The backbone of large economies is directly related to the level of skills of their labour force. Highly industrialized and technologically advanced nations such as the United States of America and Japan continue to boast good economic results as they bare a technically proficient and educated working population.
Whilst this may hold, it is important to note that not all their professionals hail from the host country. According to the American Immigration Council there are over 247 000 foreign doctors registered to practice in the USA which translates to 25% of all doctors in the country. Even though the number does not split the number of doctors from developed and developing countries, it is critical to understand that with the societal ills prevalent in developing countries, developing countries cannot afford to lose highly skilled professionals.
This phenomenon is referred to as Brain Drain. Brain Drain is the emigration of skilled workers usually from poor countries seeking better opportunities abroad. This phenomenon is prevalent all over the world as professional’s emigrate for better wages and economic prospects.
According to an article by The Economist titled “What educated people from poor countries think about the brain drain argument” it was found that in the period 2010 – 2011, the number of immigrants settling in OECD countries increased by 60%. In the context of Africa, it was found that there was a deficit of 31% in the demand for doctors in Uganda.
These statistics are alarming as developing countries need highly skilled individuals to contribute to the development and the overall betterment of the economy.
In the context of South Africa, Fin24 released an article in 2019 titled SA brain drain worsens as expats plug skills gaps abroad, says new report argued that South Africa is experiencing an increase in the number of people emigrating. In an effort to quantify this claim, Pew Research found that in the year 2017, over 900 000 people had emigrated from South Africa with the majority being professionals.
With the 4th industrial revolution looming, can South Africa really afford to lose skilled people at this rate? According to immigration specialist Marisa Jacobs, it was found that the most difficult skills to source were those in ICT and engineering. To add on, jobs that will exist in the next 10 to 20 years will require employees who are proficient at coding, data analysis and other ICT related skills. Importantly, this case is not unique to South Africa as these skills are highly sort in developed nations such as New Zealand, the United Kingdom and Australia.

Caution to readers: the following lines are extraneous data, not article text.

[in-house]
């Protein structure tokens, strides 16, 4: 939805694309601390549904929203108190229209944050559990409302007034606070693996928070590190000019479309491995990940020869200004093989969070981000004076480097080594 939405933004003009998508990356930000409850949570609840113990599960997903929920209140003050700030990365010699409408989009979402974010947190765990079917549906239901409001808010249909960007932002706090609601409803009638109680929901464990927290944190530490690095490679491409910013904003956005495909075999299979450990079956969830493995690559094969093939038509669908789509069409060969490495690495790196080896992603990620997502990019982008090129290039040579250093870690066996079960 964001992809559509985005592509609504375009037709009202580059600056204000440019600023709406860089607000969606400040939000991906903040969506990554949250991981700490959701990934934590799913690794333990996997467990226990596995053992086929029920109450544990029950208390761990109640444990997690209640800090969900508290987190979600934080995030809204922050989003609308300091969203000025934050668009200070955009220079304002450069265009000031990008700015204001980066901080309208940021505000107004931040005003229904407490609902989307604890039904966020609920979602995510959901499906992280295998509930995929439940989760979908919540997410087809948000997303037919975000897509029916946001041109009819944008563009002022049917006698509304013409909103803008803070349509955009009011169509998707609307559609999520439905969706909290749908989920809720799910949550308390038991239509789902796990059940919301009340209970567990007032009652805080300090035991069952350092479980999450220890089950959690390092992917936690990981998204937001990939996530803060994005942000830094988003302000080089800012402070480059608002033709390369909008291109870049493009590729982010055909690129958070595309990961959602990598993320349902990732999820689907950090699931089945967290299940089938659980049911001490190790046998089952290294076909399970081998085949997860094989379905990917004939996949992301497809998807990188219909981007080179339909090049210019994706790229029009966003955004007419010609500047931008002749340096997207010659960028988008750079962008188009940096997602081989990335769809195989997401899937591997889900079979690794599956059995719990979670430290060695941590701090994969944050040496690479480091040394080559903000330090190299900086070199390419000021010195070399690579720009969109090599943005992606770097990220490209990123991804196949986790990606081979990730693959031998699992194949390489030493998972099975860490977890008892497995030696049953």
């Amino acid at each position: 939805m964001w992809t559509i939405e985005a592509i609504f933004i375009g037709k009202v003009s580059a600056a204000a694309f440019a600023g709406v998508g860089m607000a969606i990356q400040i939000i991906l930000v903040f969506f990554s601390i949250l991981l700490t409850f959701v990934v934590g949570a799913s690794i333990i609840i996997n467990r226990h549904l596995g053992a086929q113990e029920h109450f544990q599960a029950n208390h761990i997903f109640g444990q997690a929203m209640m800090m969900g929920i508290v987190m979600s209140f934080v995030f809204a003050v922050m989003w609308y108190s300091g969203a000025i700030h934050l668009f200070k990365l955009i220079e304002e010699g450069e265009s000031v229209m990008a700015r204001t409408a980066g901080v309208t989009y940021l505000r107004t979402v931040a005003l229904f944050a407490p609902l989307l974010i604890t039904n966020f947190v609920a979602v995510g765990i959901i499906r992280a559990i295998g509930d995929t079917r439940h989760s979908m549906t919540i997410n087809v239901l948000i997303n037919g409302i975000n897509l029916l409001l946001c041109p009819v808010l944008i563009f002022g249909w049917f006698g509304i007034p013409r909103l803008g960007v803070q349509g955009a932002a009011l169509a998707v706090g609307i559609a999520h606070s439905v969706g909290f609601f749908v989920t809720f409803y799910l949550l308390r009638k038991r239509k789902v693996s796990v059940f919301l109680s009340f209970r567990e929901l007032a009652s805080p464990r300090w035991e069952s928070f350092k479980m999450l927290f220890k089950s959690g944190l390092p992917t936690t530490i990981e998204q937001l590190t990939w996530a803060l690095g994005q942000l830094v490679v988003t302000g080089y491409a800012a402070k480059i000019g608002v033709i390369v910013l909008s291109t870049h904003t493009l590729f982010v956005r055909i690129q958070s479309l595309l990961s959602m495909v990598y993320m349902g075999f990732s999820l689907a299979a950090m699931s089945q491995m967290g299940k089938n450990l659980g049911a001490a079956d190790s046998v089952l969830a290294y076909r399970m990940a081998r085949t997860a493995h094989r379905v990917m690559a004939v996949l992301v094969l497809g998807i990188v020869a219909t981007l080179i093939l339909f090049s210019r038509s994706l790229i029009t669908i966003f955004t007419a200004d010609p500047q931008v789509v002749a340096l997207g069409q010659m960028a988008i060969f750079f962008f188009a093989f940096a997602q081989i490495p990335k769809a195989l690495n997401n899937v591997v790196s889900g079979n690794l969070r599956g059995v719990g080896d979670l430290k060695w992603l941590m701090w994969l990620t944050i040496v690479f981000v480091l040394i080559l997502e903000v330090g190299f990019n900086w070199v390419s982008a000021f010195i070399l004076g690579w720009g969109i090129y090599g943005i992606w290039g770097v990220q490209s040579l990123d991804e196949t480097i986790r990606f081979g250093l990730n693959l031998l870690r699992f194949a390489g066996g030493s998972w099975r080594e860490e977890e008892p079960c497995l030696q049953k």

Firms have already begun a process of culling jobs in the banking and retail sector as things shift from analog to digital.
However, there is a school of thought from some scholars that argues that the idea of brain drain is not a total loss for the host country. To explain, professionals employed abroad pay over remittances to the host country. Whilst these remittances help they will not equate to the impact in the host country’s economy.It was also found that the amount paid was not directly proportional to the level of education but there was a substantial difference when taking into account university graduates and blue collar workers.
In a journal article released by Julia Bredtmann, Fernanda Martinez and Sebastion Otten in 2018 titled Remittances and the Brain Drain: Evidence from Microdata for Sub-Saharan Africa, it was found that university graduates remit around 304 USD.
Professionals working in some of the developed countries have expressed that they have moved to greener pastures in an effort to assist their families back home. As previously mentioned, economic conditions and political instability is the main driver of emigration.
In order to curb this, developing countries need to:
· Incentivize highly skilled professionals to work in the host country.
· Reduce the amount of barriers to open businesses.
· Create or implement policy that is sustainable.
· Create an environment that is investor – friendly.
The abovementioned initiatives represent a microcosm of what regulators need to do in order to curb the increase in skilled people leaving the country. Remittances assist but they will never be enough. The survival of this country needs a collective effort from the state, business and the working class.